Booking passage from stunning Istanbul to Paris, Poirot looks forward to a break from his work, but his powers of detection are utilized when a murder occurs. Nefarious character Ratchett (Johnny Depp) is stabbed multiple times during the night. Everyone onboard is a suspect and there’s about a dozen of them that Poirot must consider.

A lot of familiar faces are among the possibilities. There’s Michelle Pfeiffer’s flirty and dramatic Caroline. Daisy Ridley’s mysterious Mary and her connection with Leslie Odom Jr.’s Dr. Arbuthnot. Judi Dench’s domineering Princess Dragomiroff and her quiet assistant (Olivia Colman). Josh Gad is the victim’s right-hand man and Willem Dafoe is German professor Gerhard. Penelope Cruz is there as the faithful Pilar who hints at a more sinful past. And there’s more.

Yet even though Branagh has assembled a fine troupe of actors, this is the Poirot show. He dominates the running time with his outsized personality and facial hair. The character is introduced as a bit of a caricature but he becomes more sympathetic as the details of the murder and those who may have committed it are slowly revealed.

For those who’ve never read the book or seen any of the other filmed versions (the most notable being Sidney Lumet’s 1974 adaptation with Albert Finney as Poirot in a considerably smaller ‘stache), Murder might keep you guessing. A lot of other audience members, I suspect, already know the outcome.

Branagh brings a visual style here that is grand and sweeping. There’s some complicated and impressive tracking and overhead shots to behold. We also have the train careening through the wilderness and into tunnels that often look a bit too digitized for my taste.

Truth be told, this Murder doesn’t add much fresh to Christie’s story. Viewers who are fans of the 1974 pic might deem this unnecessary. It’s still an often fascinating whodunnit with a talented director, albeit one who hogs the spotlight a bit. Poirot may eventually change his views by the closing credits and it mirrors my reaction. It doesn’t get it totally right or totally wrong. There’s an in between.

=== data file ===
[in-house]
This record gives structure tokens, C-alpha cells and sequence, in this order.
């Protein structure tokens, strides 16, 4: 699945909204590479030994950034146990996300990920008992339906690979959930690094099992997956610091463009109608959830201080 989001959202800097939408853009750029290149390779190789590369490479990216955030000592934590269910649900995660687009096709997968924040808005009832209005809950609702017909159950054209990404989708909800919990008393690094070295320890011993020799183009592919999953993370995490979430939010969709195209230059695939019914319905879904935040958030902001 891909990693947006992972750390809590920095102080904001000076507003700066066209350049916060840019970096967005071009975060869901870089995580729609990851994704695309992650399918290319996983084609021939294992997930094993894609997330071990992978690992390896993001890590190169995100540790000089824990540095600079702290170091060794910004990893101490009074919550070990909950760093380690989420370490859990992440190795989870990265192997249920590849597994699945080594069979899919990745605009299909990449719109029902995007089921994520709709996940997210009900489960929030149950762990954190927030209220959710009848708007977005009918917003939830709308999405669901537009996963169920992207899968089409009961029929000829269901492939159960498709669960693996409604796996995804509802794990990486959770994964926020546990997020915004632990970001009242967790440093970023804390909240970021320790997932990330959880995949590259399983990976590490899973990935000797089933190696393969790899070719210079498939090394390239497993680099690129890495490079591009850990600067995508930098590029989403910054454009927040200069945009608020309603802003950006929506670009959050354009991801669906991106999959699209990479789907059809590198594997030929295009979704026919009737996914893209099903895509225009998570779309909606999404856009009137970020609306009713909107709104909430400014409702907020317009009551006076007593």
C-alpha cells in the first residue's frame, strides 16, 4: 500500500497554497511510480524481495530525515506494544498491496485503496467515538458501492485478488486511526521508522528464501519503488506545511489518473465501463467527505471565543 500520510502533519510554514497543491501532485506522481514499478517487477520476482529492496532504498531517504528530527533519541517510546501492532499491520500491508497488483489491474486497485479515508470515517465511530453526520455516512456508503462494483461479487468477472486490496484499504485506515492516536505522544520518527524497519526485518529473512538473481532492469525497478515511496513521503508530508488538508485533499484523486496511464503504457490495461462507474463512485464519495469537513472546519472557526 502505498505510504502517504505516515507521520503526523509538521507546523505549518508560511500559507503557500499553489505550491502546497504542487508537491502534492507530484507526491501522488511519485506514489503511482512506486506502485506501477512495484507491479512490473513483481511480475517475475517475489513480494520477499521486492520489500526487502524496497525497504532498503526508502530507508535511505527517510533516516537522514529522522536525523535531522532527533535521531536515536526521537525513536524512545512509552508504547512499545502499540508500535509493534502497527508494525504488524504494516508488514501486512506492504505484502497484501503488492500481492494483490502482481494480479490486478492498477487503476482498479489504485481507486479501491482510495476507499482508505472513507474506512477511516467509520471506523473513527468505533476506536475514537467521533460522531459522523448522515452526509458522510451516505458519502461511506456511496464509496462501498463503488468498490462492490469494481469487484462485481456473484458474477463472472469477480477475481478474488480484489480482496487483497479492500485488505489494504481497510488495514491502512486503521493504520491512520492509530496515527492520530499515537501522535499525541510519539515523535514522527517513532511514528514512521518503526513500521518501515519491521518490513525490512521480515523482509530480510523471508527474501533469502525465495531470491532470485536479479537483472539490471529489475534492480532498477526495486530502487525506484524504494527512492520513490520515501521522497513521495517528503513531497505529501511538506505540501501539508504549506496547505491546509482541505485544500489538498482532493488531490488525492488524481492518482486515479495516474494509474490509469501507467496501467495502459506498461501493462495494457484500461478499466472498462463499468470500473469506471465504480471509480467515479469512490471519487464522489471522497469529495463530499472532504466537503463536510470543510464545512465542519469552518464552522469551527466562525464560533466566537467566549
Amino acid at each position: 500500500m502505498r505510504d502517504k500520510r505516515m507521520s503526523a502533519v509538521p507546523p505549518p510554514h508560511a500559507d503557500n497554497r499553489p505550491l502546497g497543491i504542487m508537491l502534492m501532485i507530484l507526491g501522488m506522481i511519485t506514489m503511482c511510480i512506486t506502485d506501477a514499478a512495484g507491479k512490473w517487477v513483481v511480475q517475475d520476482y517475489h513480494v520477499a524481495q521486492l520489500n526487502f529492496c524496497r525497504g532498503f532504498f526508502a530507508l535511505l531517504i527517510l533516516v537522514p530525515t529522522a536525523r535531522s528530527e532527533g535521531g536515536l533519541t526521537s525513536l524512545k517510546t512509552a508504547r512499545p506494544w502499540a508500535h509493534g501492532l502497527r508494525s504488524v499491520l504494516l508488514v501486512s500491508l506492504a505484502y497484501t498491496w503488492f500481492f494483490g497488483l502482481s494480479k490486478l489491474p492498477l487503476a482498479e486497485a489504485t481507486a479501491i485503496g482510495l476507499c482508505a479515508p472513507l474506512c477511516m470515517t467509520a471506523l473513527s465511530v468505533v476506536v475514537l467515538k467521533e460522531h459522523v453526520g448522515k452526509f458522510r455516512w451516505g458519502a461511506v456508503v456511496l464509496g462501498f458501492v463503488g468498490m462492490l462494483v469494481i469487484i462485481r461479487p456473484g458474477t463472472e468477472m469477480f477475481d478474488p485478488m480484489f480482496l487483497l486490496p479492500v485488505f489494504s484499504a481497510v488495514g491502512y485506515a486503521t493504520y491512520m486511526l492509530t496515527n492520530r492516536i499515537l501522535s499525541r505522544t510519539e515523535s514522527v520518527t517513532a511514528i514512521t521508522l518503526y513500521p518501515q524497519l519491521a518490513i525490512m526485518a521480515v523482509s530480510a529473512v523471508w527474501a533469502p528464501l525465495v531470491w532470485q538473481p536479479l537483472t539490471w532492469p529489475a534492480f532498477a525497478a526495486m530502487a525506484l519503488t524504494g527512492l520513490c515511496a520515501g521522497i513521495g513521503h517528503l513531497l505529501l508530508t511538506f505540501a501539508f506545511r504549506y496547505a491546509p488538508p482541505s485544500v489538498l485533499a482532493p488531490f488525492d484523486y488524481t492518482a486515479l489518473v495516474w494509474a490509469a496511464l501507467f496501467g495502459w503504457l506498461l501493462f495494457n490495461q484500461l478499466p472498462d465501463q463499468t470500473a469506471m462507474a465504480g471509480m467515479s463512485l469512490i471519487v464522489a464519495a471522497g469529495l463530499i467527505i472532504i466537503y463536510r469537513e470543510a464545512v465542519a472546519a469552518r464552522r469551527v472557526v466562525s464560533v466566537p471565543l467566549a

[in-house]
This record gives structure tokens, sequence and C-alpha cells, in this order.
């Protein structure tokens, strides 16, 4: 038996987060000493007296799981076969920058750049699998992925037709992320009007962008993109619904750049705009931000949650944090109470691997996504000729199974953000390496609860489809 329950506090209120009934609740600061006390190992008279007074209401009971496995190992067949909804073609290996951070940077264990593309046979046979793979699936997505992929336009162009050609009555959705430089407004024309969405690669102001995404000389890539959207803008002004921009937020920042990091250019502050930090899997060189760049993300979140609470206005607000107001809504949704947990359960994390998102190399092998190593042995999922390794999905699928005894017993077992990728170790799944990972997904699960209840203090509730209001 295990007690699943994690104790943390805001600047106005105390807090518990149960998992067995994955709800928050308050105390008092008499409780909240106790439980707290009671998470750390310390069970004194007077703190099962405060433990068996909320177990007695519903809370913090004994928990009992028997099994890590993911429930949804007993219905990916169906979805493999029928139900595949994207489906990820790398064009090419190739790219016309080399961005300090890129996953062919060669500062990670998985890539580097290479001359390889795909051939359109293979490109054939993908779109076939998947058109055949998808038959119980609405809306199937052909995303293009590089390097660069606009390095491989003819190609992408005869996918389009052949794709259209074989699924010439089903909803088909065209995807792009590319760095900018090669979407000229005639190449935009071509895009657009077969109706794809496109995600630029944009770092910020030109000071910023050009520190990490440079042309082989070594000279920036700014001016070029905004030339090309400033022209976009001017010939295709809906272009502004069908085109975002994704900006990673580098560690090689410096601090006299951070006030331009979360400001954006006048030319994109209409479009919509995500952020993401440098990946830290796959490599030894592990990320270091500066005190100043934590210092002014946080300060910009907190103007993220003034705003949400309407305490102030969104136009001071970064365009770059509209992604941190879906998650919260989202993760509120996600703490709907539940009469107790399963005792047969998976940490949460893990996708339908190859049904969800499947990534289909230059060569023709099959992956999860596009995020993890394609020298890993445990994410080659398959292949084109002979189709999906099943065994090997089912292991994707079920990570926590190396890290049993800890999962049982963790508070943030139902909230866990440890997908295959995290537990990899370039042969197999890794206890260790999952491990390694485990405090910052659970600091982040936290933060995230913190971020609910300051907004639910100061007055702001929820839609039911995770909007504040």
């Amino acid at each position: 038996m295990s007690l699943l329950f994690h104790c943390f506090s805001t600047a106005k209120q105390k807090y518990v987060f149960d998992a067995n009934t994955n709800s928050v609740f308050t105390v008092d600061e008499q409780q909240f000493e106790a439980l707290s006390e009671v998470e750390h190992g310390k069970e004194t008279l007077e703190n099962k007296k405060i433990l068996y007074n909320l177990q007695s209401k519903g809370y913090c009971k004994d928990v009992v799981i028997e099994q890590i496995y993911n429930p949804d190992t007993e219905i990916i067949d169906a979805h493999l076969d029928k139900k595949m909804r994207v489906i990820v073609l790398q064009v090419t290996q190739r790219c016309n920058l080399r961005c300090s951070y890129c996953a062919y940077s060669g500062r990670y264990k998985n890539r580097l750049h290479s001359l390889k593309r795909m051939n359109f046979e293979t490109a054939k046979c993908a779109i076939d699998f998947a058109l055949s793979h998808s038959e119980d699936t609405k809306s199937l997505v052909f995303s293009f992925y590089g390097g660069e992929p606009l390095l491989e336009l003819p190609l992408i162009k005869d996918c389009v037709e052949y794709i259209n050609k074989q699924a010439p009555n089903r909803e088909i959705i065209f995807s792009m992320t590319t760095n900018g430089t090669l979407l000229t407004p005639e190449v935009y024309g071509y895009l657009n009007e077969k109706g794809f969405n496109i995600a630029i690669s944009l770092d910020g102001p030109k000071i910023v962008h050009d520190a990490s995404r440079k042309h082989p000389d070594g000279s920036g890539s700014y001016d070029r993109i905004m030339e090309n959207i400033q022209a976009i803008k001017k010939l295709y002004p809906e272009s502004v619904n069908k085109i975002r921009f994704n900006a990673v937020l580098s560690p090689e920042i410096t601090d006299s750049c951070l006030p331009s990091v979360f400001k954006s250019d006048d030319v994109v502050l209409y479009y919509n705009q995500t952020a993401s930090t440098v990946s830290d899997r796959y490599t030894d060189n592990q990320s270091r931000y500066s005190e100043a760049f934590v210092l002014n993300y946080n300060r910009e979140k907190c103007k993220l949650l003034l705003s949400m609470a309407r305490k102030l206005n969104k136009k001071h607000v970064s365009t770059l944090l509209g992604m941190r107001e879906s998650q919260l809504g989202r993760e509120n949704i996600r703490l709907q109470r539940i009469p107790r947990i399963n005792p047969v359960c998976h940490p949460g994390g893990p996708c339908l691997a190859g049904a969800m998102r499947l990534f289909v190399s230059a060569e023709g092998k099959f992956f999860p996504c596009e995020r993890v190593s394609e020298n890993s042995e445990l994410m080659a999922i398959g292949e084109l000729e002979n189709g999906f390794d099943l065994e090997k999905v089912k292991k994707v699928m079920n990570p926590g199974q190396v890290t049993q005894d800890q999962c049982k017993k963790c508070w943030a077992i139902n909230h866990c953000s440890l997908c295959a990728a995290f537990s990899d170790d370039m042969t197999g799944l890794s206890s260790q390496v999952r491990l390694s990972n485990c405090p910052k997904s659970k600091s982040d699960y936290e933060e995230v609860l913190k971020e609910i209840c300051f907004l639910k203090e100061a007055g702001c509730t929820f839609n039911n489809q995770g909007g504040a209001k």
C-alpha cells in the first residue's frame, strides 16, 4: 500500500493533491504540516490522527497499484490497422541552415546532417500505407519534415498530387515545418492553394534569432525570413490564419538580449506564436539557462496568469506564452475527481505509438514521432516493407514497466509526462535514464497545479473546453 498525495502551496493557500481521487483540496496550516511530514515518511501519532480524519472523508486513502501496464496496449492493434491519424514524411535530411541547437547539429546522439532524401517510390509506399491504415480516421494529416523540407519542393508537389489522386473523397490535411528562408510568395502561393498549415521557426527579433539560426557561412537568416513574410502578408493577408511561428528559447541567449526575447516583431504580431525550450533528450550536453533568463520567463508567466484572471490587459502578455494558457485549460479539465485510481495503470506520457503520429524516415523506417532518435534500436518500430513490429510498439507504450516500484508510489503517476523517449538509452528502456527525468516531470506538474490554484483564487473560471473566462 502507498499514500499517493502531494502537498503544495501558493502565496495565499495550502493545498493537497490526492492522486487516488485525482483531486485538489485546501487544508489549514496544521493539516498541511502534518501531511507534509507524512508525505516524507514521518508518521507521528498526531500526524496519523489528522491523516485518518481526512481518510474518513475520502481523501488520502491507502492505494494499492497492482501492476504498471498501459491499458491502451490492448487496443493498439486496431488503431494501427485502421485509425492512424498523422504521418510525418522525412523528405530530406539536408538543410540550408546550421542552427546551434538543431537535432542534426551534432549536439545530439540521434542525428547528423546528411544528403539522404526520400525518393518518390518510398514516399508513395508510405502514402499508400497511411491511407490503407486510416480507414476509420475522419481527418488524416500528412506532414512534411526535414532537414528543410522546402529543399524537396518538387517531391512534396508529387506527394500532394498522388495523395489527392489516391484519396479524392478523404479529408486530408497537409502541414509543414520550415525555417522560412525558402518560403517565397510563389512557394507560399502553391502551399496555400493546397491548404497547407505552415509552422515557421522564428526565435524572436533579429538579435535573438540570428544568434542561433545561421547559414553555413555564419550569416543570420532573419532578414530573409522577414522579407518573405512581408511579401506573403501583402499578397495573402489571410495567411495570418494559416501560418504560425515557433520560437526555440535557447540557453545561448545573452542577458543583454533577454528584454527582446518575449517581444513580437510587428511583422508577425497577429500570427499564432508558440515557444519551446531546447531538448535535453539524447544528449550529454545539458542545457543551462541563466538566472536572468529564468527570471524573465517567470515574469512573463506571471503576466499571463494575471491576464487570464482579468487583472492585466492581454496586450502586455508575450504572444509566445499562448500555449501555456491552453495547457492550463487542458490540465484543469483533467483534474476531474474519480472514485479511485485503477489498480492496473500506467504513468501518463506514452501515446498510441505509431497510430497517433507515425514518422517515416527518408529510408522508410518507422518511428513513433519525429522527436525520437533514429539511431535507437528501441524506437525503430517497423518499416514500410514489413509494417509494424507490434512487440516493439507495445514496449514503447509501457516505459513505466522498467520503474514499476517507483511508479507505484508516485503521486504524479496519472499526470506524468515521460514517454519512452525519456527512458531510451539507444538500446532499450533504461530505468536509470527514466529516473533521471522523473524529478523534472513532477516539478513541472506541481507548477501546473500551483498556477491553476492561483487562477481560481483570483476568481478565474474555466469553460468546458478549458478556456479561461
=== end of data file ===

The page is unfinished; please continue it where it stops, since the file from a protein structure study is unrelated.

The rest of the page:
**1/2 (out of four)

Oscar Watch: Murder on the Orient Express

Ok, so perhaps you’re thinking the idea of Murder on the Orient Express receiving Oscar attention is a track taken too far. Yet it’s not so crazy when considering that the Sidney Lumet 1974 version of Agatha Christie’s whodunnit novel garnered an impressive six nods, including Best Picture and Actor (Albert Finney). Ingrid Bergman even won Supporting Actress 43 years ago for her role.

Reviews are out today for the Kenneth Branagh remake opening next Friday. Some of the critical notices have paid homage to Branagh’s apparently glorious mustache in his portrayal of detective Hercule Poirot. The reviews themselves have been mixed and it currently stands at 64% on Rotten Tomatoes. Not bad, but nowhere near what it needs for awards chatter.

It’s not exactly a surprise, but I wouldn’t suspect we’ll find this Express iteration getting the kind of Academy attention we saw four decades ago.

My Oscar Watch posts will continue…

Murder on the Orient Express Box Office Prediction

43 years ago, Sidney Lumet’s adaptation of the Agatha Christie murder mystery novel Murder on the Orient Express received six Oscar nods and winning box office results. This time around, it’s Kenneth Branagh both directing and starring in the new version, playing super sleuth Hercule Poirot (portrayed in 1974 by Albert Finney). Just like in the original, an all-star cast surrounds including Johnny Depp, Penelope Cruz, Willem Dafoe, Michelle Pfeiffer, Daisy Ridley, Judi Dench, Josh Gad, Derek Jacobi, and Leslie Odom Jr.

Orient will look to cash in with adult moviegoers and hope that competition doesn’t get in the way. Thor: Ragnarok (by the way, the first Thor was directed by Branagh) will be in its second weekend. Daddy’s Home 2 opens directly against it.

Even though this is a remake based on a well-known property, Murder could stand out among the sequels it’s pitted against. If reviews and word-of-mouth are encouraging, it could additionally play well throughout subsequent weekends.

I’ll predict Express chugs along to a mid 20s opening and it could well compete for the #2 slot with Daddy’s Home 2 as Thor should retain top position in its sophomore frame.

Murder on the Orient Express opening weekend prediction: $24.6 million

For my Daddy’s Home 2 prediction, click here:

https://toddmthatcher.com/2017/10/31/daddys-home-2-box-office-prediction/